Directed by Scott Derrickson
Written by Scott Derrickson, Jon Spaihts & C. Robert Cargill.
Produced by Kevin Feige, Louis D’Esposito & Stan Lee
Music by Michael Giacchino
Starring Benedict Cumberbatch, Chiwetel Ejiofor, Rachel McAdams, Benedict Wong, Mads Mikkelsen, Tilda Swinton, Michael Stuhlbarg & Benjamin Bratt
UK release date: 25th October
Feature running time: 115 minutes
A former neurosurgeon embarks on a journey of healing only to be drawn into the world of the mystic arts. (Source: IMDB)
‘You think you know how the world works. You think this material universe is all there is. What if I told you the reality you know is one of many?’ – The Ancient One.
Now into chapter two of Phase Three in the Marvel Cinematic Universe, marking this as Marvel Studios’ 14th film release for the MCU; Doctor Strange couldn’t have been more welcomed at a time where so many tragic remakes and reboots were being churned out of Hollywood, instantly bombing at the box office. With both Marvel and DC battling it out this year, Doctor Strange may not be the best entry that the studio has given us but its a damn sight better than anything its DC Extended Universe rival can bring to the table so far, and as origin stories go, the film did its job well in establishing the character of Stephen Strange to many who aren’t familiar with him (me especially).
I knew absolutely nothing about Doctor Strange when the film was announced. Apart from the fact he’s a sorcerer who likes to dabble in the mystical arts, I didn’t really know anything about him or who he was. It seemed that not a lot of other people did either as the popularity of this character wasn’t very high at all and a far much lesser known hero than the likes of Spider-Man, Iron Man and the rest of the clan. I moaned and sighed as soon as it was confirmed that Benedict Cumberbatch would be taking on the role of the egotistical neurosurgeon turned dimension shifting wizard; an already high profile star who seems to appear in everything nowadays from theatre and television to film. But still, I knew better than to judge so early on, so I waited with bated breath to see something a bit more substantial of the film. Once we got our first look at Cumberbatch in full on costume as Strange, I was intrigued and fully on board.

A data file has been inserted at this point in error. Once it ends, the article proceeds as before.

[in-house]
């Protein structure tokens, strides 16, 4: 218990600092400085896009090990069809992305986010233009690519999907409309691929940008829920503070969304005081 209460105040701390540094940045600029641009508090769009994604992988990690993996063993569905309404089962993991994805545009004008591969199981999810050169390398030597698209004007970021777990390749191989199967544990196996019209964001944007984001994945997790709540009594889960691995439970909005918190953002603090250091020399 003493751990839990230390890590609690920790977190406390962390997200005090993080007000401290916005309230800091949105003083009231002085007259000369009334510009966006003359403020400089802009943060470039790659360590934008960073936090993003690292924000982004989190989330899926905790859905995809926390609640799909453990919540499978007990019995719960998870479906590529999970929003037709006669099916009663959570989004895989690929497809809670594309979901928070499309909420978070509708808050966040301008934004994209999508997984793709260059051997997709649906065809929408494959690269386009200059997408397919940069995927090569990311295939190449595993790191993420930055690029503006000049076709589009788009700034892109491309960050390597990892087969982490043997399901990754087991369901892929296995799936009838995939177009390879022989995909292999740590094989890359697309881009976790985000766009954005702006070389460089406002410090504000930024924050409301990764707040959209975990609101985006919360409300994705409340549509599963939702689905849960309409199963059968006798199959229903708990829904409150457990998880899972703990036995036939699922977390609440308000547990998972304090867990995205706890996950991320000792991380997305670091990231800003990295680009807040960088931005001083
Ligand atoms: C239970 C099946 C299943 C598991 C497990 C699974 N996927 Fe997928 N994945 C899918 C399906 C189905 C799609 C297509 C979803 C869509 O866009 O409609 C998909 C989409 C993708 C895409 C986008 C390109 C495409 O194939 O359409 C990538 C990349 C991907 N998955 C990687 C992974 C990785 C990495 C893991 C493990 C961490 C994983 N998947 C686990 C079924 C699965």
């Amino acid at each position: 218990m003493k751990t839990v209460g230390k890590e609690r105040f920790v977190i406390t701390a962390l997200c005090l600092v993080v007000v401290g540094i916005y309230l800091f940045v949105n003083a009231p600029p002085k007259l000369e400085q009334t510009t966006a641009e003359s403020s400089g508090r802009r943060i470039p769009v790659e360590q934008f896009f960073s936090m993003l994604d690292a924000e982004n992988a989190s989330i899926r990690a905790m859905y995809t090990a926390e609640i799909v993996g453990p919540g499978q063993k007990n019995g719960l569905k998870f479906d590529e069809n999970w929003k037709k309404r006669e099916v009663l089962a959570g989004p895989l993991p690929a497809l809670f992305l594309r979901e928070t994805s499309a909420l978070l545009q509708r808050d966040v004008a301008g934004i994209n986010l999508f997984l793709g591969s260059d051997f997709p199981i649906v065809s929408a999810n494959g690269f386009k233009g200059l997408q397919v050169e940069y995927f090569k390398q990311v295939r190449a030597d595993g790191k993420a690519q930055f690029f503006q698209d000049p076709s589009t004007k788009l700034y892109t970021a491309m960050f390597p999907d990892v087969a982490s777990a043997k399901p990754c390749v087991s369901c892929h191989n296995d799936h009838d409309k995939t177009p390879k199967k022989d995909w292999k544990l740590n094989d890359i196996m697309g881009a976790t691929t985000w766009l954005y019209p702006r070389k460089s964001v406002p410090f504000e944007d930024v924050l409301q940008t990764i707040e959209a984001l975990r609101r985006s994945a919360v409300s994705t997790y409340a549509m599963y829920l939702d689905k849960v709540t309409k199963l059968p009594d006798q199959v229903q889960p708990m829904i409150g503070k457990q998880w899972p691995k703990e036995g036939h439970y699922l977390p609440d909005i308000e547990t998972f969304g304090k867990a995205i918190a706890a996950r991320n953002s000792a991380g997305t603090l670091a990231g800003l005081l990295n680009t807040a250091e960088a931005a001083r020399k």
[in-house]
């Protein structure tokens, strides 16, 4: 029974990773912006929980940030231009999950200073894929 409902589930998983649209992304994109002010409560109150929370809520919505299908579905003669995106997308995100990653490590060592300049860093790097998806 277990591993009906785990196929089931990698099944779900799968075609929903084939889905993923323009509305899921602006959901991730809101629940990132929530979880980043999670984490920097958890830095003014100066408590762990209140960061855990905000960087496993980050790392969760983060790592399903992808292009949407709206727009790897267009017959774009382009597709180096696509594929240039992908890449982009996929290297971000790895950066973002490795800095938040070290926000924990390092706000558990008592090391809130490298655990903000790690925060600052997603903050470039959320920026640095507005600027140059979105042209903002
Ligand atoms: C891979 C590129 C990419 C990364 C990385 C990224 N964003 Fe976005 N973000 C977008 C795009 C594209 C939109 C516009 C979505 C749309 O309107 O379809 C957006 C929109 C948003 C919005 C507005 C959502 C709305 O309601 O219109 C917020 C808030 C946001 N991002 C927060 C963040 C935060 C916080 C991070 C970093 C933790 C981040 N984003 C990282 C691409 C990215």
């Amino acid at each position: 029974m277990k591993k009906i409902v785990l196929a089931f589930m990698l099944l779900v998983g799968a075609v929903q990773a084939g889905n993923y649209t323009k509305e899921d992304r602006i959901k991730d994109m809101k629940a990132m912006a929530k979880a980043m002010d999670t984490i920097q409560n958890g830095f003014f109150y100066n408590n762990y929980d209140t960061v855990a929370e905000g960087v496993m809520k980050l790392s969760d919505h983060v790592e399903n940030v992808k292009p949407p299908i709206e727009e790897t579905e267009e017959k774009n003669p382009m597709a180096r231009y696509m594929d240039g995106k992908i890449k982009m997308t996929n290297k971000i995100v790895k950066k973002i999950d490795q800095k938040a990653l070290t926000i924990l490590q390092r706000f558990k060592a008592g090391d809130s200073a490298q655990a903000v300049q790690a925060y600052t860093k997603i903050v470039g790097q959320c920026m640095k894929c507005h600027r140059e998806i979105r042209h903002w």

I was a bit sceptical at first as to what extent with this being another origins story of just how much I would actually enjoy it. I made it loud and clear of the amount of dislike I had towards Ant-Man upon seeing it on its release in July last year, (also a relatively unknown protagonist in Marvel’s rich history) so clearly I didn’t want a repeat performance again. How relieved I was that this turned out to be one of the better recent risks that Marvel have successfully pulled off, along with 2015’s Guardians of The Galaxy. Clocking in at just under two hours, this film gave us everything we need to know about Stephen Strange and more; from establishing what he was like when he was just an average Joe like the rest of us before hitting rock bottom and taking an all low plunge following a near fatal car crash, resulting in his spine being severed and all nerves in his hands removed and killed, to an empowered being who has bought meaning and purpose to his life again and overall destiny. It definitely took a while for me to warm to Strange at first, his selfishness and arrogance to others around him made me feel cold and disconnected from wanting to like and perhaps root for him. He was too much like Tony Stark in some ways but unlike Scott Lang, these are characters who become lonely and traumatised after being such hapless victims of such soul destroying freak accidents until they decide to make a life affirming decision in becoming saviours with the rest of the world hanging in balance. This is such a decision/choice that helps Strange in totally redeeming himself from the careless, big headed and stuck up doctor he once was in his previous life.